Issues of policy concern

Long-standing and current discussions about the posting of workers raise several key issues around, among others topics, remuneration of posted workers, abuse of posting, the relevance of subcontracting liability, as well as availability of data around the itopic.

Research has looked into the pay inequalities experienced by posted workers and the discussions around the minimum standards of employment, including the minimum rates of pay definition. It summarises the views of European and national-level stakeholders on recent debates on implementing the principle of equal pay for posted workers.

With the main objective of Directive 96/71 being to ensure freedom of services across Europe while safeguarding workers’ rights, ensuring a level playing field has become key for businesses and workers, to avoid unfair competition and social dumping. Abusing the posting of workers is part of the practices studied in Eurofound’s research on the fraudulent contracting of work. This issue is particularly discussed in view of regulations and the positions of the social partners in three countries – Belgium, Finland and Italy – and across the three sectors of construction, transport and industrial cleaning.

Given the role played by subcontracting in various sectors and in the context of posting of workers, research has also looked at national regulations on liability in subcontracting processes in the construction sector.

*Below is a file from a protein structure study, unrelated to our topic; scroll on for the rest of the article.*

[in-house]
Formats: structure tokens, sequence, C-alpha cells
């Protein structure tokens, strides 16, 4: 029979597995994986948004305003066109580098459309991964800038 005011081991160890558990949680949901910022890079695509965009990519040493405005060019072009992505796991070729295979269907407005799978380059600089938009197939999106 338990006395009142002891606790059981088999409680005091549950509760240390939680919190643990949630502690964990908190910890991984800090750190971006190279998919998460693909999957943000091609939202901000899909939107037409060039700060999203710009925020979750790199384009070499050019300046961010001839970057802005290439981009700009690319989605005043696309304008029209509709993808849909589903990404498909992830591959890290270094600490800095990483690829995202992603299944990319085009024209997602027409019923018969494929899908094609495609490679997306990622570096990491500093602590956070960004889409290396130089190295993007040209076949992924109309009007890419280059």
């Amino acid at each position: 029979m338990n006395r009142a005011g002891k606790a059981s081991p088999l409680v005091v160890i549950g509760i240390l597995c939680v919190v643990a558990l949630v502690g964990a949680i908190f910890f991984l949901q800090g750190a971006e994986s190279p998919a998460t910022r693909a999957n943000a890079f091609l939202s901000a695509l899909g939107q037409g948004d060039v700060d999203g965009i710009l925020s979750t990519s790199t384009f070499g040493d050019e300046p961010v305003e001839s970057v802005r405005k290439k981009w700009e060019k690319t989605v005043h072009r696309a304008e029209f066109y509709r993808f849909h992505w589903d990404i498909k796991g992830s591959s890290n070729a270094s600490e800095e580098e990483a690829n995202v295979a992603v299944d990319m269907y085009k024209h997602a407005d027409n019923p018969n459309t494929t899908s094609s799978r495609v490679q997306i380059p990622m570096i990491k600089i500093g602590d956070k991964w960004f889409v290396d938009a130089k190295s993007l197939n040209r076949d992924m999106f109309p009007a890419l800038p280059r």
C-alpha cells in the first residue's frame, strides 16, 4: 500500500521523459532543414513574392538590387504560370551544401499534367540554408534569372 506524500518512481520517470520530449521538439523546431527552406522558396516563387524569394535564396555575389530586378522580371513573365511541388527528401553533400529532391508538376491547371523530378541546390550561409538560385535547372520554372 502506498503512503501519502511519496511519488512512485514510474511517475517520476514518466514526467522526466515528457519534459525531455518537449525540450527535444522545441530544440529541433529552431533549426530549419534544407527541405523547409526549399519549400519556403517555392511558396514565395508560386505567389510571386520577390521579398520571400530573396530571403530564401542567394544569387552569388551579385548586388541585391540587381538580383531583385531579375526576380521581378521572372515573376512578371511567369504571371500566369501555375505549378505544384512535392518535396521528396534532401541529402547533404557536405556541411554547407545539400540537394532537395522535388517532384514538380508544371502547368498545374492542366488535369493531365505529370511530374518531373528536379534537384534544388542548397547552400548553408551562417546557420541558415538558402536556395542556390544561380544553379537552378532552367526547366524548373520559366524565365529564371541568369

Key messages

  • Assessing the number of posted workers across the EU member states remains particularly challenging and only estimates are currently available at European level. Delimiting the phenomenon is the first issue, as posted workers are defined differently depending on regulations. 
  • Two different application/declaration processes can potentially provide information on posting situations, but each has different objectives and covers different issues. The Portable Document A1 (PD A1) certifies affiliation to the social security system of the sending Member State. Member States may impose an obligation for a foreign service provider to make a declaration to the competent institutions in the host Member State, mainly considering employment aspects. 
  • Very different information is collected in each country, leading to difficulties in comparing data and efficiently monitoring cross-border posting. Moreover, sanctions are not consistently applied.
  • Cross-border exchange of information is also tackled very differently, given the important margin of discretion granted to Member States in the design of the system of declaring posted workers and issuing of the PD A1 form. 
  • Improving data sources to allow for the monitoring of posting is needed to ensure that businesses are competing fairly across Europe and that the labour and social rights of posted workers are recognised. A comprehensive monitoring tool would also be useful to help Member States ensure that they get their dues in social security contributions and taxes, as well as to combat abuse.

Data and resources